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Lecture

6. EDUCATIONAL INEQUALITIES

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Department
Sociology
Course
SOCY 105
Professor
All Professors
Semester
Fall

Description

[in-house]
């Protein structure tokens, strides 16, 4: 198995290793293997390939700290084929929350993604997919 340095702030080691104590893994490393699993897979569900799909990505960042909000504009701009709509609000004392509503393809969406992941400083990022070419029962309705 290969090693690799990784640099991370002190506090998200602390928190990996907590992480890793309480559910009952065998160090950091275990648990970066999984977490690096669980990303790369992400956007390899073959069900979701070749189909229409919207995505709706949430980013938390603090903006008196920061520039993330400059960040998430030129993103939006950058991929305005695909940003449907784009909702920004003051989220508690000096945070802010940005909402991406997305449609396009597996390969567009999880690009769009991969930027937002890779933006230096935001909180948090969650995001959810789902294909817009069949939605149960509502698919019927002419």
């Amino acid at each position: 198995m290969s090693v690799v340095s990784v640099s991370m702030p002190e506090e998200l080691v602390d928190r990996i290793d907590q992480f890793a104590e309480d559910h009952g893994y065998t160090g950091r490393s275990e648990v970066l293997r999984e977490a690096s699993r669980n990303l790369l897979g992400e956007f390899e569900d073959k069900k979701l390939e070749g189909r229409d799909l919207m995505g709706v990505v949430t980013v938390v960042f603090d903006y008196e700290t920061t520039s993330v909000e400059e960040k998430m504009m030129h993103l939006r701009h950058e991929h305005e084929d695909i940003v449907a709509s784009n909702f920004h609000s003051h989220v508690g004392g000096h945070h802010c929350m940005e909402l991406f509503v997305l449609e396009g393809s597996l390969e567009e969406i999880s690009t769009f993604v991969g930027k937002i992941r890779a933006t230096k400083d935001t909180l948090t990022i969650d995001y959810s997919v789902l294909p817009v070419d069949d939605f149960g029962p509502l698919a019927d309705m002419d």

6. EDUCATIONAL INEQUALITIES 11/14/2012 What are the consequences of funding disparities? Poor students and schools serving them Having fewer computers Underpaid teachers More likely to have unqualified teachers More likely to attend schools that are physically in need of repair Higher teacher turn­over rates Fewer advanced, college­prep classes Larger class sizes Data: Whites are most segregated group in schools, then latinos, blacks and native americans Percent poor in schools attended by average student by race and year Blacks and latinos most then native americans Asians least whites. Blacks and latinos highest chance of attending a poor school Poorest schools are in cities, richest schools are in suburbs. The problem is not having segregated schools, the problem starts when the segregation causes  concentrated areas of wealth and poverty. When people are denied having access to these resources  because of the segregation. The goal is integration which brings equal education.  Funding isn’t the most important when it is not being distributed correctly.  TAKE AWAY POINTS Racial wealth gap, residential segregation, and educational inequalities are all related. Housing segregation directly impacts educational segregation. Because of the correlation between race  and class inequality, high minority schools are often high poverty schools. As long as youth have vastly unequal educational opportunities, education will continue to contribute to  inequality rather than cure it.  NOV 19 Affirmative  action
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